Life has been crazy as my time has been consumed with another (much bigger and top secret) fashion project that I’m hoping to be able to share with you all soon. Completely neglecting a blog, however, I would not; menswear eye candy may come less frequently but never will it stop.
Friday, November 28, 2008
Monday, November 24, 2008
I was very excited to see the layering that Marni created for this fall as, similar to the Thom Brown show, it explored new men’s proportions. Unfortunately, although Thom Brown’s show was perhaps a bit costumey, it may be more relevant than Marni. This is because Marni relied on cropped turtlenecks which sadly harkens back to an age of mid-rift baring Shania Twain. Instances like this make me wish fashion wasn’t so closely tied to perception (this would also allow me to wear all those sweaters people confuse as my Jedi costume). At least we can learn something from the Marni show – men would look really good as 90’s country divas…oh, and a line directly below the chest is a great place to divide men’s silhouettes when longer torso proportions are in use.
Repeat an idea much?
Ok, at least the pieces below can be worn by the every day man; add these to my wish list.
Monday, November 10, 2008
As if my fashion-crush on Tony wasn’t already completely set in stone. Not only do I see him wander into a party in an amazing coat of his own design, but it then transforms into three more heart-wrenchingly amazing jackets.
I would drink a bottle of Paraquat weed killer (à la Isabella Blow) right now if Tony promised to make my funeral outfit.
Thursday, November 6, 2008
Normally I would be considered much less than a fan of Thom Browne. Although he helped usher in suit shorts, which I avidly support, in most cases his clothing appears stiff, contrived, and either overly restrained or not restrained enough. His Fall 2008 show, however, completely changed the way I view his work.
For many, the show was seen as the circus it was themed after. How it should be viewed, however, is a study on how the male body can be divided and broken apart into new proportions and a statement on today’s male gender issues.
Mainly, Browne introduced a high-waisted, traditionally-styled men’s slack paired with a cropped jacket. Oddly enough, this idea actually creates a much more flattering and stately appearance than typical suits. Above, the shorts provide the outfit with a bit of a bounce. Below, the emphasized contrast and the long pant give it a stiff and heavy appearance while the exposed ankles maintain a sense of movement. In both cases, the placement of pocket flaps on the pants is incredibly important to maintain a sense of the waist’s true location. The repetition of these flaps onto the jacket help to ensure that the cropped top will be viewed as squared off and masculine.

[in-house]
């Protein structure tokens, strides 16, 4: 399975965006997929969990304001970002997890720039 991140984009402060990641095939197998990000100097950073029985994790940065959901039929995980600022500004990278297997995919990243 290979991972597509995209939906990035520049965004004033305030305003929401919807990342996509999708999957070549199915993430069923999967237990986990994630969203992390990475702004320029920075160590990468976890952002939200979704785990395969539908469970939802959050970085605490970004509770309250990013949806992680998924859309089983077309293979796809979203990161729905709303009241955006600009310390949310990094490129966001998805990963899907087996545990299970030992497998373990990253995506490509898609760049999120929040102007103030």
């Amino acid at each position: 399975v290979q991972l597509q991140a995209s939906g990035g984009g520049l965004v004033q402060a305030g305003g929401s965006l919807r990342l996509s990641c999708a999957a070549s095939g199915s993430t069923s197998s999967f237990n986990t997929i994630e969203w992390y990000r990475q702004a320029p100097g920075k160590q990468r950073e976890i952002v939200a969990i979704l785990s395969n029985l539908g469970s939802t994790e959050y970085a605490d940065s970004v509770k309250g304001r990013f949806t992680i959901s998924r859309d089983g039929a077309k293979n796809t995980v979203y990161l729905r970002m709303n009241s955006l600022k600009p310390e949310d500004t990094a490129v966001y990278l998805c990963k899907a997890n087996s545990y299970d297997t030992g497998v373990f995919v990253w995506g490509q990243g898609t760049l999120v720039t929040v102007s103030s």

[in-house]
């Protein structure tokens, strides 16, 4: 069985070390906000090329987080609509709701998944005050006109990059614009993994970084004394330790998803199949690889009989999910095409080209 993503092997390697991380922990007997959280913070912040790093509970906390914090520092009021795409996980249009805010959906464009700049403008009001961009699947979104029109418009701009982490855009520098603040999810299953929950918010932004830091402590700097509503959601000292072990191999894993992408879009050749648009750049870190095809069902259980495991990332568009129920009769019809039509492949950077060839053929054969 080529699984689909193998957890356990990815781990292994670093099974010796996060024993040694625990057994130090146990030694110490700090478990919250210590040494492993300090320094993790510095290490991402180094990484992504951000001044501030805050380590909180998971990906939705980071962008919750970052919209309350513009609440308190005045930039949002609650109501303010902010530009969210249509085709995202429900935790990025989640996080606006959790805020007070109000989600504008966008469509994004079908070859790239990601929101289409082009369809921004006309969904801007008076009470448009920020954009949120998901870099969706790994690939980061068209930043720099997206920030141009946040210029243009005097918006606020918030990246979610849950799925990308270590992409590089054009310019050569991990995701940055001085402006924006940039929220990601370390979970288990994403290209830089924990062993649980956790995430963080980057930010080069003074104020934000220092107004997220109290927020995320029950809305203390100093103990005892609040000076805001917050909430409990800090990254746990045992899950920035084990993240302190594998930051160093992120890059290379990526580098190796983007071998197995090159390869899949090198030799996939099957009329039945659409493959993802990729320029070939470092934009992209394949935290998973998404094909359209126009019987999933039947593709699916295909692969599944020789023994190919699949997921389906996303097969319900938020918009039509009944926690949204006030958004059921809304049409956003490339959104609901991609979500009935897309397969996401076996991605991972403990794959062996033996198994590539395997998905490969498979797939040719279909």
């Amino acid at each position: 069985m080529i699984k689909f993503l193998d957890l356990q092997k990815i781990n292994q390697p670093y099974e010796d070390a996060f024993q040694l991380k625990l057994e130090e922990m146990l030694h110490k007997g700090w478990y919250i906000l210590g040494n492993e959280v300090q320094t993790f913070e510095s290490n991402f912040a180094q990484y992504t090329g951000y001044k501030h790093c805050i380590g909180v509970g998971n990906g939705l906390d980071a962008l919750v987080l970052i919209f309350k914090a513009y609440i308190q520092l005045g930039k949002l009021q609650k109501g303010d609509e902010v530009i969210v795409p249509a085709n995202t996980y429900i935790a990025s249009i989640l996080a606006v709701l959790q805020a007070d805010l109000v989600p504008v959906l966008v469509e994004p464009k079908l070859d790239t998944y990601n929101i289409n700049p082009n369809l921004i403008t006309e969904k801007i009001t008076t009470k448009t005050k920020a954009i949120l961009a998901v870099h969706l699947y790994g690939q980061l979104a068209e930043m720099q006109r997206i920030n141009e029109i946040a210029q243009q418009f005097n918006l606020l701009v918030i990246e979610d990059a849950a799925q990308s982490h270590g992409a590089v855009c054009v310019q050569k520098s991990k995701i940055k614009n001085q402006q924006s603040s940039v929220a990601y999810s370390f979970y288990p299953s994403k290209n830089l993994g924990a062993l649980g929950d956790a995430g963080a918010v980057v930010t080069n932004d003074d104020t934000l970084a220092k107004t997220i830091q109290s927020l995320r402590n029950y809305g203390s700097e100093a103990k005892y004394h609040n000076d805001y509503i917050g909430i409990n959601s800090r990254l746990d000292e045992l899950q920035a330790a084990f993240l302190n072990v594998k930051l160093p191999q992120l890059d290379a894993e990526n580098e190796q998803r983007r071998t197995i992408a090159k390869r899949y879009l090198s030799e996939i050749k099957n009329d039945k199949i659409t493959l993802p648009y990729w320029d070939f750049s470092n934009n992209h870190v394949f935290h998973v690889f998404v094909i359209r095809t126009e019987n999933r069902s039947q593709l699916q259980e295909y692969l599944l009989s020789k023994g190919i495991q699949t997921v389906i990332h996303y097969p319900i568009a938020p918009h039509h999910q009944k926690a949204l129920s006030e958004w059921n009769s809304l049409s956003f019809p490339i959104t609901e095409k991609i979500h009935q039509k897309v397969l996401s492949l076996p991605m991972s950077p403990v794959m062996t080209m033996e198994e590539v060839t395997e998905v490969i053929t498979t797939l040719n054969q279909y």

Above we again see a flood pant. The exposed ankle prevents the wearer from feeling too grounded, communicating at a simple level a sense of awareness and quick response. The diagonal lines of argyle help to emphasize this point. The way which the plaid shirt flares out helps to balance the fantastic caplet, which would otherwise make the outfit look a bit top heavy and clumsy. Also, pointy hats are always fun.
In all of these outfits strong allusions to the archetypical men’s outfit – the suit – are made through fabric, form, and detail. This allows Browne to take much larger creative liberties while playing with male proportions. I doubt that his explorations would have been so successful had he ditched this strong connection to traditional menswear.
Outside of proportions, I love Browne’s continuing discussion on men’s gender issues. This show rather literally demonstrated the constraint of men. The above piece can be viewed either as a man who is too tied up in his own masculinity to achieve a full expression of himself or, the reverse, a man who is too tied up by today’s hatred of masculinity to achieve full expression of himself. Obviously, this show hit right on cue with the exploration of Vanguard.